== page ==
·  HISTORY. 2022. Bombing of Hiroshima and Nagasaki. [online] Available at: <> [Accessed 29 April 2022].

· 2022. 6 and 9 August 1945Hiroshima / Nagasaki: CTBTO Preparatory Commission. [online] Available at: <> [Accessed 29 April 2022].

· 2022. Environmental Impacts of the Manhattan Project. [online] Available at: <> [Accessed 29 April 2022].

Thermal pollution

Thermal pollution | Credit: engineering 

Thermal pollution in India

causes / issues

Nuclear and electric power plants, crude oil refineries, steel melting factories, coal-fired power plants, and industrial boilers all generate significant amounts of heat that affect the physical, chemical, and biological characteristics of water bodies. These are the factors that contribute to thermal production and pollution in India.

country or city


impacts on the country, humans, and the environment

Significant temperature increases in the water can wreak havoc on reproduction. Warmer water can have a detrimental effect on the fertility of some organisms. Other species may develop birth defects or lay deformed eggs as a result of chemical changes occurring in their bodies as a result of the warmer water.
Thermal pollution occurs when humans alter the natural temperature regimes of freshwater habitats. Thermal pollution is any deviation from the natural temperature of a habitat. It can range from elevated temperatures caused by industrial cooling activities to cold water discharges into streams beneath large impoundments. Given that ectotherms' metabolic rates are temperature-dependent and that the vast majority of freshwater organisms are ectotherms, thermal pollution can have a significant impact on freshwater communities. Alterations to normal water temperature regimes have a variety of biological consequences, including interfering with temperature cues for spawning fish, facilitating the establishment of exotic species, and altering aquatic organism growth and development. Additionally, because aquatic organisms evolved in relatively thermally buffered environments, they are generally more sensitive to temperature fluctuations than terrestrial organisms.

Although the temperature tolerances of freshwater organisms vary considerably, each species has an optimal range and low and high limits within which it can survive. Temperature increases result in an increase in growth rate up to a point. Damage occurs when a certain threshold is exceeded. Because temperature controls rates at multiple levels of biological organization (e.g., enzymatic reactions to whole-organism metabolism), changes in temperature caused by thermal pollution ultimately affect the rates of ecosystem processes and functions such as nutrient cycling and decomposition.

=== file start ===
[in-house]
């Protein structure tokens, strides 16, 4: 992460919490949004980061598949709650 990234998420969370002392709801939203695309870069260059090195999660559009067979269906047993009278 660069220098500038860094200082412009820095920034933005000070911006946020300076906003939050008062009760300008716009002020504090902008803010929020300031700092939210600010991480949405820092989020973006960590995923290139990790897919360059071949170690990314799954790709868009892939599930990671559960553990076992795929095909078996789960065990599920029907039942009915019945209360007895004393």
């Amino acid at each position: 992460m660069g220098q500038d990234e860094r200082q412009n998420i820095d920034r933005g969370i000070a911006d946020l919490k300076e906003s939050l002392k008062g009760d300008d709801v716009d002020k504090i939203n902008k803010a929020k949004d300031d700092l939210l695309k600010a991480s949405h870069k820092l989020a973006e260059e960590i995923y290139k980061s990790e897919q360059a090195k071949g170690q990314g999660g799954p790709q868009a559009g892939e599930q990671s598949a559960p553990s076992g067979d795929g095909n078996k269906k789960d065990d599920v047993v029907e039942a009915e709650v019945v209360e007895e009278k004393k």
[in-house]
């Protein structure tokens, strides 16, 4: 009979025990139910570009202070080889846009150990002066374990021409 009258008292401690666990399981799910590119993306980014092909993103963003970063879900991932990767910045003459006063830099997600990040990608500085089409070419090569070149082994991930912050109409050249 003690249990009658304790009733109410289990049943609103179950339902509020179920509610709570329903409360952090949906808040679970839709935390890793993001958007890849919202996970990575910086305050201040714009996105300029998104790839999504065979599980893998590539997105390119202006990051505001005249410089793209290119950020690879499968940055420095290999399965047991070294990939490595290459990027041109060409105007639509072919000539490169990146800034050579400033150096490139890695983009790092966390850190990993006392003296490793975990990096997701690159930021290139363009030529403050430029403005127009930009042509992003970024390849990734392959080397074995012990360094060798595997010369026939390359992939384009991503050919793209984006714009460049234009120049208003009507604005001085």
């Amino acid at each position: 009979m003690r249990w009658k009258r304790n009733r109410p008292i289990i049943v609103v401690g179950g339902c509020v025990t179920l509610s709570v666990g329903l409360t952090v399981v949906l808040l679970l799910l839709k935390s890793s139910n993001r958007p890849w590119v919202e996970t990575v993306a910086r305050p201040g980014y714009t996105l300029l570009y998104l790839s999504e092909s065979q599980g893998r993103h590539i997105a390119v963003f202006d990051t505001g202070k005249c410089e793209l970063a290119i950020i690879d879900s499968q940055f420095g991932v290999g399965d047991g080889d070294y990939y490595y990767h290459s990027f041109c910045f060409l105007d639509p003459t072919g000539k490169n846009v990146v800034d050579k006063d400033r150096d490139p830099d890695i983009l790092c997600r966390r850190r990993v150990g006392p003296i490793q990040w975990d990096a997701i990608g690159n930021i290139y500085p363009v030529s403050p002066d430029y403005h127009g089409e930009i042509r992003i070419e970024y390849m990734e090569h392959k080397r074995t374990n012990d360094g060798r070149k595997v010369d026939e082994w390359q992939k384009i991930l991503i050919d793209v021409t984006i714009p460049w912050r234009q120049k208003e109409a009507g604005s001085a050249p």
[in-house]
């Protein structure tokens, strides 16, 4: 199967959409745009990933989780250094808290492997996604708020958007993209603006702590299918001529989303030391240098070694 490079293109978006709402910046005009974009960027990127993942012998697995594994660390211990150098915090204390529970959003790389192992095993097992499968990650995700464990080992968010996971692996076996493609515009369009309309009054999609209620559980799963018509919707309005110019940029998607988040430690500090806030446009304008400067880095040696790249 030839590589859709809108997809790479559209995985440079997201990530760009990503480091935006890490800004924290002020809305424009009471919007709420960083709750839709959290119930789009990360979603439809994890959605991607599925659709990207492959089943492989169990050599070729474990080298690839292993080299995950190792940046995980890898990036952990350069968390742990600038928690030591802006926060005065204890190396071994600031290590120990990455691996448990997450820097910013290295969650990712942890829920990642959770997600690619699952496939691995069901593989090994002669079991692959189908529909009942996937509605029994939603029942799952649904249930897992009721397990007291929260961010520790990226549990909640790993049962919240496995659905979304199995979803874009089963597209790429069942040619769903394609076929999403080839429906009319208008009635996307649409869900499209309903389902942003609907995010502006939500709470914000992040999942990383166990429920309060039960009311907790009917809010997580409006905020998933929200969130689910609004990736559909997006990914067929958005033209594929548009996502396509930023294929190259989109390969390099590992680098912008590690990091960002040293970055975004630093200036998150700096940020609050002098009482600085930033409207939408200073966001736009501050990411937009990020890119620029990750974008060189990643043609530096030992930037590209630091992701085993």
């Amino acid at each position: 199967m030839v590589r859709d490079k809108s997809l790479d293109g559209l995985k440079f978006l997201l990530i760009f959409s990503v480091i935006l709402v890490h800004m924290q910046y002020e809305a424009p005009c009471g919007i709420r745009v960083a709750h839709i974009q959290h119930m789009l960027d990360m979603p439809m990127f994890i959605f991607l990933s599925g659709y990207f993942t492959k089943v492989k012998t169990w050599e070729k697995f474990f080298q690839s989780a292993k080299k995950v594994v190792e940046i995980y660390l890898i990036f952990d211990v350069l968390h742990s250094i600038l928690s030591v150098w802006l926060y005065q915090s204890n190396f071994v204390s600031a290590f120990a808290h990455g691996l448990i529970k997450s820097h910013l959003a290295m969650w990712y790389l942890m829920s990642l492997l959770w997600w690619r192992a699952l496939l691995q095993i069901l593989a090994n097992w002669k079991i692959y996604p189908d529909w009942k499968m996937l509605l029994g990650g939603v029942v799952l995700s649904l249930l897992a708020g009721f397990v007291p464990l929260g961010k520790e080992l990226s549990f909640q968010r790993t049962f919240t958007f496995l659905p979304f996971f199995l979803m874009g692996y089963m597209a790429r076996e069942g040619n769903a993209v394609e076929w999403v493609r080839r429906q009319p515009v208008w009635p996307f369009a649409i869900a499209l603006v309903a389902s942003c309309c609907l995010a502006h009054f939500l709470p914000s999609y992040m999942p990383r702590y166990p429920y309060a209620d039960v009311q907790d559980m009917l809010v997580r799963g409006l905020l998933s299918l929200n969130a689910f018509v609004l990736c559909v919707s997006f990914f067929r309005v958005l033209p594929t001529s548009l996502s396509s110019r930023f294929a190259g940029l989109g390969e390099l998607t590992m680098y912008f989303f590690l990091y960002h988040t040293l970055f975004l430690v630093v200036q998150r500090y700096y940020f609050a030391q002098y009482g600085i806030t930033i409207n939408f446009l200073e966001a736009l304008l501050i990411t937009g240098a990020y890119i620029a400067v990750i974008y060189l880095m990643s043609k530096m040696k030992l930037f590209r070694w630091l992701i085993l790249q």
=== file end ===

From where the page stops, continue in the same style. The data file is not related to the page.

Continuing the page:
The majority of forms of thermal pollution involve temperature increases, and while the effects of extreme temperature increases are obvious, even small temperature changes can have a significant biological effect. Temperature increases of as little as 1°C–2°C have the potential to alter communities because they are lethal to some species and have a detrimental effect on their growth and reproduction. Raising water temperatures by just 2°C–3°C above the optimal range for certain aquatic insects can significantly reduce the number of eggs produced by females, as more energy is consumed to support higher metabolic rates, leaving less energy available for egg production.

post actions to address the issue

The following are the follow-up actions to this issue.
Artificial lakes: These are man-made bodies of water that may be used to cool power plants. The discharge of warmed effluents at one end of the lake and the withdrawal of cool water at the other end aid in water cooling. Finally, the artificial lake's heat is dissipated via evaporation.
Cooling ponds: This is the simplest and least expensive method of thermal discharge regulation. Maximum heat dissipation to the atmosphere via cooling ponds can be accomplished by minimizing the water area and volume. The technique, on the other hand, is inefficient in terms of air-water contact.
Cooling towers: This technique employs a condenser to cool heated effluents before their return to water bodies. This is the most efficient method, and the towers are well-designed to regulate the temperature of the water. However, the frequent change in local meteorological conditions is a significant issue, as it results in the entry of massive amounts of water vapor into the atmosphere.


Thermal pollution has a negligible effect on water temperature. Even a mild thermal shock, on the other hand, can impair reproduction and reduce disease resistance. Thermal pollution has a detrimental effect on terrestrial systems and, indirectly, on humans. The world has taken some measures to curb thermal pollution, primarily in India and China.


·  Dodds, W., and Whiles, M., 2022. Responses to Stress, Toxic Chemicals, and Other Pollutants in Aquatic Ecosystems.